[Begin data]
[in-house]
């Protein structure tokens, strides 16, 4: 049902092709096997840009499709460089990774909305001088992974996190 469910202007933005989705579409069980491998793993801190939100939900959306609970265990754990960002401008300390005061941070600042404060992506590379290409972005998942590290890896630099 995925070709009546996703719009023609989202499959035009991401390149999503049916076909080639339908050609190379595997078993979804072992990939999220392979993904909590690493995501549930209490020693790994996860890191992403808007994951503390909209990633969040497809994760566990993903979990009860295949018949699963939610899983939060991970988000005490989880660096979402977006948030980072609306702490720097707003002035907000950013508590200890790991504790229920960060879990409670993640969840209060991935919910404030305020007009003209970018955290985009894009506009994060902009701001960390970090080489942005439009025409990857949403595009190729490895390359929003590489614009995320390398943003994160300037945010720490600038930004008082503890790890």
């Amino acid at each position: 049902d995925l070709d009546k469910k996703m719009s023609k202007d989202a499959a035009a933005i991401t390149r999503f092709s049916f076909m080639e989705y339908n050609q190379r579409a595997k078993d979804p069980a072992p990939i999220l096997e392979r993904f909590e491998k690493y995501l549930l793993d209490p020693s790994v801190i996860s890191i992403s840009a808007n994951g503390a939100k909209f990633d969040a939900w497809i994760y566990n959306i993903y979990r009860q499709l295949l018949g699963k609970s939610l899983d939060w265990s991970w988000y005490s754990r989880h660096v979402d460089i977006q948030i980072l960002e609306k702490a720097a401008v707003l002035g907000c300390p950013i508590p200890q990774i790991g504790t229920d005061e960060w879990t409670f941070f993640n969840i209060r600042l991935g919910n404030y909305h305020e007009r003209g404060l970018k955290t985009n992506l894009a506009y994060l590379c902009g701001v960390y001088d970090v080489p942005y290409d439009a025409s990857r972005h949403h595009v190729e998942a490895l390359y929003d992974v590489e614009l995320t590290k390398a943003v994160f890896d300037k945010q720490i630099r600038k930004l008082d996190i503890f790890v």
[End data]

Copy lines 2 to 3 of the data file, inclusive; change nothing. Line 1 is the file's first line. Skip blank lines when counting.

């Protein structure tokens, strides 16, 4: 049902092709096997840009499709460089990774909305001088992974996190 469910202007933005989705579409069980491998793993801190939100939900959306609970265990754990960002401008300390005061941070600042404060992506590379290409972005998942590290890896630099 995925070709009546996703719009023609989202499959035009991401390149999503049916076909080639339908050609190379595997078993979804072992990939999220392979993904909590690493995501549930209490020693790994996860890191992403808007994951503390909209990633969040497809994760566990993903979990009860295949018949699963939610899983939060991970988000005490989880660096979402977006948030980072609306702490720097707003002035907000950013508590200890790991504790229920960060879990409670993640969840209060991935919910404030305020007009003209970018955290985009894009506009994060902009701001960390970090080489942005439009025409990857949403595009190729490895390359929003590489614009995320390398943003994160300037945010720490600038930004008082503890790890």
């Amino acid at each position: 049902d995925l070709d009546k469910k996703m719009s023609k202007d989202a499959a035009a933005i991401t390149r999503f092709s049916f076909m080639e989705y339908n050609q190379r579409a595997k078993d979804p069980a072992p990939i999220l096997e392979r993904f909590e491998k690493y995501l549930l793993d209490p020693s790994v801190i996860s890191i992403s840009a808007n994951g503390a939100k909209f990633d969040a939900w497809i994760y566990n959306i993903y979990r009860q499709l295949l018949g699963k609970s939610l899983d939060w265990s991970w988000y005490s754990r989880h660096v979402d460089i977006q948030i980072l960002e609306k702490a720097a401008v707003l002035g907000c300390p950013i508590p200890q990774i790991g504790t229920d005061e960060w879990t409670f941070f993640n969840i209060r600042l991935g919910n404030y909305h305020e007009r003209g404060l970018k955290t985009n992506l894009a506009y994060l590379c902009g701001v960390y001088d970090v080489p942005y290409d439009a025409s990857r972005h949403h595009v190729e998942a490895l390359y929003d992974v590489e614009l995320t590290k390398a943003v994160f890896d300037k945010q720490i630099r600038k930004l008082d996190i503890f790890v």